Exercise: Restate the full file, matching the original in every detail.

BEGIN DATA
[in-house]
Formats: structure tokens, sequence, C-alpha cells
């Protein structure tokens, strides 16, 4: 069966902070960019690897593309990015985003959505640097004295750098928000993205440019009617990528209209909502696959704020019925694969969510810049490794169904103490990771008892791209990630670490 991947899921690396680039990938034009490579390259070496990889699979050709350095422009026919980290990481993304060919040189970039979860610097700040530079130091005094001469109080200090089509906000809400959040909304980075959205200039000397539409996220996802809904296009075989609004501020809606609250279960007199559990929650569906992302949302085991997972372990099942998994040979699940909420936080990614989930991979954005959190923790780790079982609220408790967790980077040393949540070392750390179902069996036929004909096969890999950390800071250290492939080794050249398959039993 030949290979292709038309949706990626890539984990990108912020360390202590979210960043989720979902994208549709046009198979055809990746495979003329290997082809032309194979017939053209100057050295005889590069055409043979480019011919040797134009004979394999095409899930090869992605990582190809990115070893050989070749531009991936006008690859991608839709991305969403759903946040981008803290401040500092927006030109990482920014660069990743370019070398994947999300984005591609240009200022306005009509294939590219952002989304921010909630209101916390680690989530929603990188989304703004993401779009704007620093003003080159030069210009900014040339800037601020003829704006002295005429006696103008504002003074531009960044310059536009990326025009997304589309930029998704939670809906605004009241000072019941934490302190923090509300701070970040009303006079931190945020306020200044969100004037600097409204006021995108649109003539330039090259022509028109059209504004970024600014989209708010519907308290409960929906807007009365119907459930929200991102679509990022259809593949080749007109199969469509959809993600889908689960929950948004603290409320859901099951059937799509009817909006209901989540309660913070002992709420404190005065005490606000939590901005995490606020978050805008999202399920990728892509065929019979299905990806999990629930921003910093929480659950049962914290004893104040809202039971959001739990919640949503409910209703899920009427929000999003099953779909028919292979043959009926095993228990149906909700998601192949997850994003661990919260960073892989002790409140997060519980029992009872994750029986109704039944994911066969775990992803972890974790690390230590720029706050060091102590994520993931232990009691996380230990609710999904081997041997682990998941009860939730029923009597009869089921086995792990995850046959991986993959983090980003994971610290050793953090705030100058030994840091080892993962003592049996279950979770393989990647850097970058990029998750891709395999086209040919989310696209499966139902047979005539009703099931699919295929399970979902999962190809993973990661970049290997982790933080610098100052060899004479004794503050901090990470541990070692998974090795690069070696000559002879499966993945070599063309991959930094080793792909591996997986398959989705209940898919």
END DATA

[in-house]
Formats: structure tokens, sequence, C-alpha cells
């Protein structure tokens, strides 16, 4: 069966902070960019690897593309990015985003959505640097004295750098928000993205440019009617990528209209909502696959704020019925694969969510810049490794169904103490990771008892791209990630670490 991947899921690396680039990938034009490579390259070496990889699979050709350095422009026919980290990481993304060919040189970039979860610097700040530079130091005094001469109080200090089509906000809400959040909304980075959205200039000397539409996220996802809904296009075989609004501020809606609250279960007199559990929650569906992302949302085991997972372990099942998994040979699940909420936080990614989930991979954005959190923790780790079982609220408790967790980077040393949540070392750390179902069996036929004909096969890999950390800071250290492939080794050249398959039993 030949290979292709038309949706990626890539984990990108912020360390202590979210960043989720979902994208549709046009198979055809990746495979003329290997082809032309194979017939053209100057050295005889590069055409043979480019011919040797134009004979394999095409899930090869992605990582190809990115070893050989070749531009991936006008690859991608839709991305969403759903946040981008803290401040500092927006030109990482920014660069990743370019070398994947999300984005591609240009200022306005009509294939590219952002989304921010909630209101916390680690989530929603990188989304703004993401779009704007620093003003080159030069210009900014040339800037601020003829704006002295005429006696103008504002003074531009960044310059536009990326025009997304589309930029998704939670809906605004009241000072019941934490302190923090509300701070970040009303006079931190945020306020200044969100004037600097409204006021995108649109003539330039090259022509028109059209504004970024600014989209708010519907308290409960929906807007009365119907459930929200991102679509990022259809593949080749007109199969469509959809993600889908689960929950948004603290409320859901099951059937799509009817909006209901989540309660913070002992709420404190005065005490606000939590901005995490606020978050805008999202399920990728892509065929019979299905990806999990629930921003910093929480659950049962914290004893104040809202039971959001739990919640949503409910209703899920009427929000999003099953779909028919292979043959009926095993228990149906909700998601192949997850994003661990919260960073892989002790409140997060519980029992009872994750029986109704039944994911066969775990992803972890974790690390230590720029706050060091102590994520993931232990009691996380230990609710999904081997041997682990998941009860939730029923009597009869089921086995792990995850046959991986993959983090980003994971610290050793953090705030100058030994840091080892993962003592049996279950979770393989990647850097970058990029998750891709395999086209040919989310696209499966139902047979005539009703099931699919295929399970979902999962190809993973990661970049290997982790933080610098100052060899004479004794503050901090990470541990070692998974090795690069070696000559002879499966993945070599063309991959930094080793792909591996997986398959989705209940898919």